May 19, 2024

Sun Sentinel Editorial Board: Still too little light on shadowy voucher schools

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The editorial board of the Sun Sentinel offers a blistering take on black box that is Florida’s voucher program.

There’s a strip mall in Greenacres in Palm Beach County that tells you all you need to know about where Tallahassee’s grand experiment with offloading education to the private sector might be headed.

Currently a UPS store, sandwiched between a hair salon and real estate firm, the storefront might — or might not — have been home to a private school that flopped.

The similarly named school that replaced it overnight might — or might not — be owned by a church housed in a Delray Beach office building.

In a summary provided to the Florida Department of Education, it reported five students, no accreditation, and that “early” enrollees are already working at college level by eighth grade.

Are they? Maybe. Maybe not.

Florida’s sweeping 2023 voucher expansion gives any parent in Florida roughly $8,000 in private school tuition to escape the surly bonds of a public system state lawmakers won’t adequately fund.

And that’s where it ends. No state oversight of private schools. No way to know how the public money is spent.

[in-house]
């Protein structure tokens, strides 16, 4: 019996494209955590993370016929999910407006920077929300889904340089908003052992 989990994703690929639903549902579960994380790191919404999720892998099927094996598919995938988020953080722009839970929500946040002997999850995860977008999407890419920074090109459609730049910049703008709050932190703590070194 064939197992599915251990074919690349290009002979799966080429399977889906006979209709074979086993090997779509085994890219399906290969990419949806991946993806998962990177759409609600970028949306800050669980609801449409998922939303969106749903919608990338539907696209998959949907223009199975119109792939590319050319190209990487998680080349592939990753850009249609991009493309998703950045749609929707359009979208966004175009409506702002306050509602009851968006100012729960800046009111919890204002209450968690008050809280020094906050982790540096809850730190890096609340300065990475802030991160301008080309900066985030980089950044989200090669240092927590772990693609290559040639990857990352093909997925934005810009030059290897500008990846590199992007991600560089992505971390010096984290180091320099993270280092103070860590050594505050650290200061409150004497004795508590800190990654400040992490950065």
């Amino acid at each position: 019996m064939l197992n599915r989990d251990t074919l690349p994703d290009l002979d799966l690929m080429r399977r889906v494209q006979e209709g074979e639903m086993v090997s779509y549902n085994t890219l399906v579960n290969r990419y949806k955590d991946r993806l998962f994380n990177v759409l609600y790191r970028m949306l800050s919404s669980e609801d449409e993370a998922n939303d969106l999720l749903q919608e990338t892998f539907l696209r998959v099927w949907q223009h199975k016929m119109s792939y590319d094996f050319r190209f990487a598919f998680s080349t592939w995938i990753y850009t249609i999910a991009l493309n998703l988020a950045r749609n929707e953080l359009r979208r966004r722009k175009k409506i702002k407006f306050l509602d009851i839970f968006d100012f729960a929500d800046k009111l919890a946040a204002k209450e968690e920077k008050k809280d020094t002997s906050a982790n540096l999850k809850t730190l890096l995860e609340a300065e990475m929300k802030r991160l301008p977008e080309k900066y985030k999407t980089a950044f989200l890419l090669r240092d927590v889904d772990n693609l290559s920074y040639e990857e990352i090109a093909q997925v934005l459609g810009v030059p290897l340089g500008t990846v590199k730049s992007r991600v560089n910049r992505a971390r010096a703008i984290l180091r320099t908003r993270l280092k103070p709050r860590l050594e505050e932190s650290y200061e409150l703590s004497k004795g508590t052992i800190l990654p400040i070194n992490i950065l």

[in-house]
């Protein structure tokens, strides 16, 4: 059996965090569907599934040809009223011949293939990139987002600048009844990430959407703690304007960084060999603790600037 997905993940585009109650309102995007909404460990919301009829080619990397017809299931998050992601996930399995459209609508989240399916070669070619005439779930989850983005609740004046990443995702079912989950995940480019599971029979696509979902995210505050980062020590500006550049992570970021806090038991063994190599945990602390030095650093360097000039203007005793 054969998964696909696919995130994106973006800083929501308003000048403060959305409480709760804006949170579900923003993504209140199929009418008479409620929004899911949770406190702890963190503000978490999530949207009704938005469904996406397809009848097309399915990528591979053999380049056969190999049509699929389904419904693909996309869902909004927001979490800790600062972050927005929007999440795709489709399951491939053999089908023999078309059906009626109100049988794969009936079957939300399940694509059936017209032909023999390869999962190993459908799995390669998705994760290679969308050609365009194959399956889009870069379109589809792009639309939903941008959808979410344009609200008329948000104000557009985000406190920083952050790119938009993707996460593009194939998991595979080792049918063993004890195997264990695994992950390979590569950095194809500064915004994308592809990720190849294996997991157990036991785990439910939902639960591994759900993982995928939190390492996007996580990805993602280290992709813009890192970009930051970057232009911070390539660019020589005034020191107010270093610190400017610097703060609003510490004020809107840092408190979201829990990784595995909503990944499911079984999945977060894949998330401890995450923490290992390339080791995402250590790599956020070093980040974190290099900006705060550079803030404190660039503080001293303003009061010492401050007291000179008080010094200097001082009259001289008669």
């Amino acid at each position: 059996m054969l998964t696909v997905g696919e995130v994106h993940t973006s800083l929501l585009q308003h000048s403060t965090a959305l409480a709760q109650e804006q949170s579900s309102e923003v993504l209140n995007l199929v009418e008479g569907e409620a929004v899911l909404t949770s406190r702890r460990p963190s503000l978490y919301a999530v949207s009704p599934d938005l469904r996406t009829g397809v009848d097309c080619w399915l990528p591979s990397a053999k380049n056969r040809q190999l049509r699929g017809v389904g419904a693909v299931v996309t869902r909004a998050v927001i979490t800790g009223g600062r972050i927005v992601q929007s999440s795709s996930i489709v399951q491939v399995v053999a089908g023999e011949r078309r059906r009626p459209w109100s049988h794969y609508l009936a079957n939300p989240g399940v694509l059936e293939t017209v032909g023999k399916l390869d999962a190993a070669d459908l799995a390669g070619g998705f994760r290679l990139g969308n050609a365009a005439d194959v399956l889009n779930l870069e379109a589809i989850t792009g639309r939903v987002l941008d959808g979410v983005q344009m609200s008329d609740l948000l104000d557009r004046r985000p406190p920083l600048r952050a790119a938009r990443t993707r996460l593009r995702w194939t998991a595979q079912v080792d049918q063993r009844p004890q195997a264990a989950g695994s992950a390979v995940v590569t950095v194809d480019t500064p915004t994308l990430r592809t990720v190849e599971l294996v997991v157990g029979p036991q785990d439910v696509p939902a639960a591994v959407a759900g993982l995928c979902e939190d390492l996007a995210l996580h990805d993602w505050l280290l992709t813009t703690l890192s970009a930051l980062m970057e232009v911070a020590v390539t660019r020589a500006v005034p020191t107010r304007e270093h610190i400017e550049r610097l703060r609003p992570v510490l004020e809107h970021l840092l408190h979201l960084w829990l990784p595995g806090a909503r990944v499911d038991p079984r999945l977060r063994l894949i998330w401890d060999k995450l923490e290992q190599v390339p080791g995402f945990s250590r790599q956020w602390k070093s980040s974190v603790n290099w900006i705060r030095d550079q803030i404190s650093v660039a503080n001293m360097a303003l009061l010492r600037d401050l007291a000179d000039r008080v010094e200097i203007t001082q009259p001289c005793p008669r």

It’s just the way Tallahassee likes its voucher-funded private schools: shrouded in secrecy. Answering to no one.

Others like it, too. Step Up for Students, a third-party administrator for the state voucher program, last week reported it has been fielding 4,000 calls and chats a day now that applications are open for the coming school year.

Already, 380,000 Florida students are using vouchers, according to Step Up. Think of it as a largely invisible but sprawling school district, dwarfing even the 337,000 students enrolled in Miami-Dade, the third-largest public school district in the United States.

How much all this will cost taxpayers has been argued from the start. Is it the $4 billion estimated by the Florida Policy Institute? The $2.8 billion Step Up for Students estimated last September?

The more important number is 1: Why should taxpayers have to shell out even one red cent for black box schooling options just because they come wrapped up in voucher tinsel and shiny political hucksterism?

Read the full editorial here. 

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